However, recovery isn’t just about addiction, but rather, it has to do with healing from brokeness. Brokenness is something each of us endures even though some individuals have experienced greater levels of trauma than others. According to the Life Model, recovery is about exceeding one’s current potential and reaching one’s God-intended destiny (3).  An individual who is in a recovery process or who is recovered is one who has entered into pursuing wholeness by way of filling in their maturity gaps through a healing process.  A whole and mature person is a recovered person; though wholeness and maturity are never fully met until we meet our Creator, we can grow into greater and greater levels of these over time.  It’s important to note that when life’s traumas are resolved, the human brain can learn to live in joy as its most natural state. An unrecovered brain lives in fear while joy is a  positive emotion which creates a relational state of mind.   “The goal of recovery is to build joy that is powerful enough so the other feelings connect to it and come to a resting place.” (1)

Experiencing enough healing to recover from life’s trauma and live in joy is not a simple process.  Each of us has a unique set of complications present in our lives that creates a unique result in the way our personalities form.  Recovery is not a one-size-fits-all experience.  Each of us has a responsibility to find our own path to healing.  This is why the Life Model is such a helpful conceptualization.  When we study and apply the Life Model, we can see where our unique and specific gaps in maturity/wholeness are so that we can find our personal path to recovery.  The bonus here is that the Life Model gives direction in terms of how to connect in our relationship with others and our relationship with God as a way to enhance and solidify our growth process.  The next two blogs in this series will focus on these concepts.


The development of a true identity is the reward of a recovering life.  As we are healed, we know who we are.  When we live from our hurt, we live out of a wounded and false identity.  According to the Life Model, if a human develops correctly or heals from malfunctions in development, they will be able to live from their true heart thus bringing a fullness of self to their relationships and community.  Living from your true identity means that “you are being the person you were designed to be, acting like yourself in all situations.” (3)  I love how the Life Model teaches that my true self is my redeemed self.  My false self is my wounded self.  For me personally, this concept has been truly transformative.  Until I encountered the Life Model, I had real difficulty viewing myself outside of my weaknesses and my behaviors.  I carried toxic guilt from a very young age because of the way I acted when I was upset/angry.  As I learned and applied the Life Model concepts, I began to see myself through the lens of my true self and felt freedom from the shame I had always carried.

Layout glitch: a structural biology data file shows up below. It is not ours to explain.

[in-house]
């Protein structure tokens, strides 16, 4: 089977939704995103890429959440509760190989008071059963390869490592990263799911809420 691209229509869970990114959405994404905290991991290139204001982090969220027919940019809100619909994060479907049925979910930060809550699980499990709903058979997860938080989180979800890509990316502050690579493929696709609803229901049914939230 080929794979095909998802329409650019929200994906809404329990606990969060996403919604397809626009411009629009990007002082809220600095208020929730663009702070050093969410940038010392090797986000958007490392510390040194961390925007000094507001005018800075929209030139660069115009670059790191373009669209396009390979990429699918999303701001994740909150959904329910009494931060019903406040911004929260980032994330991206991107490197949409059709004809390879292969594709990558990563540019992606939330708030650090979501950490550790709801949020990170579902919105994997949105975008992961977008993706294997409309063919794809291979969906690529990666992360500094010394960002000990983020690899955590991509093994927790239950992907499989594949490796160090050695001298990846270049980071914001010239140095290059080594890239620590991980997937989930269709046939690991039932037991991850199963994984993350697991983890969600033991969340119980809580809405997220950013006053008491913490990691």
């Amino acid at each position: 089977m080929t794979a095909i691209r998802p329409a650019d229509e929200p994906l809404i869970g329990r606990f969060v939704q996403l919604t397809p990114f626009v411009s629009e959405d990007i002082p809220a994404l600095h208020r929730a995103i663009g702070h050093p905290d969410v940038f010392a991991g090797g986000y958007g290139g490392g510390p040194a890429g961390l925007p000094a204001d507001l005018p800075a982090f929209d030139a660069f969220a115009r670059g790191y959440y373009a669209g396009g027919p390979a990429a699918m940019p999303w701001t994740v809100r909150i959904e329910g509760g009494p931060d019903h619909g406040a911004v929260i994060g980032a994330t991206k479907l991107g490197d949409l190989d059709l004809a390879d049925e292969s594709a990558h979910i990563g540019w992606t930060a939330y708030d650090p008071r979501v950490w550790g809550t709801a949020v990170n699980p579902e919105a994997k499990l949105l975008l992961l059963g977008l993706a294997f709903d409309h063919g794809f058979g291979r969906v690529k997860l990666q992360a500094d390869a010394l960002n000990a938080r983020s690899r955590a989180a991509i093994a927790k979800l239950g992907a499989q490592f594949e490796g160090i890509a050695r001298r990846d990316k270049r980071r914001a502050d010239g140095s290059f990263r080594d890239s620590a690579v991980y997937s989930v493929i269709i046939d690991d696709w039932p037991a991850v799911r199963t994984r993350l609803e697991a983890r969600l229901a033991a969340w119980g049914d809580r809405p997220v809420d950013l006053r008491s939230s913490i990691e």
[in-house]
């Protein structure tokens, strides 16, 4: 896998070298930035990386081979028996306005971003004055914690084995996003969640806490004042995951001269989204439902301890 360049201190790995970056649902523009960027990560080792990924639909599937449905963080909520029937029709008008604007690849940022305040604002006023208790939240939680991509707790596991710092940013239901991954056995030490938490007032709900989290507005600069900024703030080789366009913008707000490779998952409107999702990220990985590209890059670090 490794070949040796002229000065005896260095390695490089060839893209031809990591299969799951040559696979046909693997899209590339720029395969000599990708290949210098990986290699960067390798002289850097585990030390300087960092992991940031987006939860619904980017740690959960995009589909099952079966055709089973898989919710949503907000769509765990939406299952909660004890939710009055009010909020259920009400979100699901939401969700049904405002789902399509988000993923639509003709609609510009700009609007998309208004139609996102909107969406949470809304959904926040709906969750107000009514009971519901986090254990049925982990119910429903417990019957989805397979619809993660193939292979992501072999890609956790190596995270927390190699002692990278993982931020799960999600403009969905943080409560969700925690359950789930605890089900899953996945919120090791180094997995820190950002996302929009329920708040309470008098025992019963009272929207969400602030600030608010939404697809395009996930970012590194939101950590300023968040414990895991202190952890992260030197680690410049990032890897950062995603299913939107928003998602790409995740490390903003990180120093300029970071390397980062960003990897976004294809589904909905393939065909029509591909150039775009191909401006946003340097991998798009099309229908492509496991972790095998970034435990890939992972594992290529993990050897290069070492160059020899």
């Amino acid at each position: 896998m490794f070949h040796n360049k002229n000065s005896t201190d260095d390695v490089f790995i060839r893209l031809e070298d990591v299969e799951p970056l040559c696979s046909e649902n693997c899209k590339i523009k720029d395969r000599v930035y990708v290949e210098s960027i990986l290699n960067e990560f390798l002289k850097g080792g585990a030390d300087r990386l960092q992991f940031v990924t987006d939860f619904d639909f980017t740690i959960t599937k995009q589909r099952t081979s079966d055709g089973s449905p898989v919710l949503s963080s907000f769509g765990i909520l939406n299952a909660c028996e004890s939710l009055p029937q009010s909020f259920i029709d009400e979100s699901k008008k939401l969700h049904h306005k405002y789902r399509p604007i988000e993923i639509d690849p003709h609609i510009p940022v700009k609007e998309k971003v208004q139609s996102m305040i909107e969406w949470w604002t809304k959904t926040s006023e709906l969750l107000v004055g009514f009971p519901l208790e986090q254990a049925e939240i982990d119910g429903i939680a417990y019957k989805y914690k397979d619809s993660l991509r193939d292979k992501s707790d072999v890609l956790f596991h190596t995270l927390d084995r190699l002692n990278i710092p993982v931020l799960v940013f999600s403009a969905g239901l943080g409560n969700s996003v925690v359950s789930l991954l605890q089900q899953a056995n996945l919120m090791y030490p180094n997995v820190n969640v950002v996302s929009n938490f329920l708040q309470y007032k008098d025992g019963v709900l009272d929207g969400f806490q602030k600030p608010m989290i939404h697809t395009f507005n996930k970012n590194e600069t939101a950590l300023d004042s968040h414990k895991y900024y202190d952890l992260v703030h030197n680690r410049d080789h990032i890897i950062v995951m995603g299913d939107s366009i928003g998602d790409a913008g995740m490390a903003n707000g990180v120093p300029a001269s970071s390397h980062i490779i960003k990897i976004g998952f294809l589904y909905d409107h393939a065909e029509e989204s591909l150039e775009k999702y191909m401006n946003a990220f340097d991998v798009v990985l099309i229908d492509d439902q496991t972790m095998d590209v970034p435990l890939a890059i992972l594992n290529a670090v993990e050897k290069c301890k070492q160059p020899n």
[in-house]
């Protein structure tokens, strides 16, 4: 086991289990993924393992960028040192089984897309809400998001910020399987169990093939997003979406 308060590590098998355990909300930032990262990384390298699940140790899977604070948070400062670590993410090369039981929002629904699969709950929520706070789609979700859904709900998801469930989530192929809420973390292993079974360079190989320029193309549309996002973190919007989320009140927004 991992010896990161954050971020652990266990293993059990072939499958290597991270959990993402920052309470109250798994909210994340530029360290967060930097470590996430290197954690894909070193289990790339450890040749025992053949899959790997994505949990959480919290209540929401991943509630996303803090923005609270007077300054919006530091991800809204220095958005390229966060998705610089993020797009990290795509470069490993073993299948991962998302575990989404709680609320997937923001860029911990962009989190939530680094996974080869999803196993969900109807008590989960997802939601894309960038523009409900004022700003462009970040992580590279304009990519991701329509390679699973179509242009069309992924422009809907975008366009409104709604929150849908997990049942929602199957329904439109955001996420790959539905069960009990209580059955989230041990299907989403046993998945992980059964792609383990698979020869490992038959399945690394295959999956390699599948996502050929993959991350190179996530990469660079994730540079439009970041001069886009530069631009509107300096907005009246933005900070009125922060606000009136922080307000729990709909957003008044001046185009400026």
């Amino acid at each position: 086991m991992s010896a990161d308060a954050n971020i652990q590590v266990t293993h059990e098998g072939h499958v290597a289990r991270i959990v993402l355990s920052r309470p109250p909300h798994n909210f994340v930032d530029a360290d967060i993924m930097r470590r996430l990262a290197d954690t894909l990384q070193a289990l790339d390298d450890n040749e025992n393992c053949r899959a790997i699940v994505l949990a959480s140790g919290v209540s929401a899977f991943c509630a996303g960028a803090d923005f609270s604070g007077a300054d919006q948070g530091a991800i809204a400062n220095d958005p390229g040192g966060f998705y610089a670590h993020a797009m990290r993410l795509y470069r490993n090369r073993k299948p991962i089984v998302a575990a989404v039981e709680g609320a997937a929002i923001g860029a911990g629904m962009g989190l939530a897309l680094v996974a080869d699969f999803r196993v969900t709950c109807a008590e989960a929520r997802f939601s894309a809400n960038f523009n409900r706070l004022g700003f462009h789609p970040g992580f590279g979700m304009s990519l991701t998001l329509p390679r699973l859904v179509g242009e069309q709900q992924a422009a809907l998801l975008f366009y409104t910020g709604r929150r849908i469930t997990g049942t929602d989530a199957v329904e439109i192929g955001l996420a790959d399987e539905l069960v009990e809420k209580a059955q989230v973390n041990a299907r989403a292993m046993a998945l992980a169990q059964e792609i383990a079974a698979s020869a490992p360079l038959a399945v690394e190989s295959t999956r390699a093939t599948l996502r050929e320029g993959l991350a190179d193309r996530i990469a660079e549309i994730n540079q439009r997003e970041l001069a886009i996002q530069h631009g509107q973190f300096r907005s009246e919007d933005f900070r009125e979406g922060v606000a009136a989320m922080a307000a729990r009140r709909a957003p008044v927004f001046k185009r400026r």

Thinking of yourself through the lens of your true identity is not an avoidance of your weaknesses, but rather a tenderness to them.  When you understand that you have weaknesses that are rooted in pain and not a result of a faulty identity, you can see yourself as a person who is redeemable and worthy of the work that healing takes.  


Personal growth is a responsibility of each human life.  Many individuals avoid personal growth because it is emotionally difficult and time consuming.  The alternative is to stay stuck in misery, depression, addiction or worse.  While growth is painful, it is the best option because there is a light at the end of the tunnel!  When we grow, we become more whole, mature and stable in our recovery!  Our lives become more meaningful and more joyful when we embrace the process of personal growth.  Join me in the next two articles to see how this growth can affect your relationship with God and others!



  1. Friesen, J. G., Wilder, E. J., Bierling, A. M., Koepcke, R., & Poole, M. (2022). Living from the heart jesus gave you (15th Anniversary Study ed.). Shepherd’s House, Inc.
  1. Siegel, D. J. (2020). The developing mind, third edition (3rd ed.). Guilford Publications, Inc.
  1. Mouer, Monica.  Psychological Maturity: Part 1. Defining Psychological Maturity.
  1. Wilder, E. J. (2013). Joy starts here (joy starts here: The transformation zone, a life model works book). Shepherd’s House, Inc.
  1. Mouer, Monica.  Psychological Maturity: Part 2. Successful and Unsuccessful Maturity Growth.




  1. Pam Bryan

    Well said Monica. Taking complex concepts and making them accessible is a worthy and challenging assignment. Thank you!

    • Monica Mouer, MS, LCMHCS, CSAT, EMDR certified

      Thanks, Pam! Your encouragement means so much!

  2. Dana Bryan

    Monica, your articles are wonderful contributions. Thank you for your work, service and labor for healing.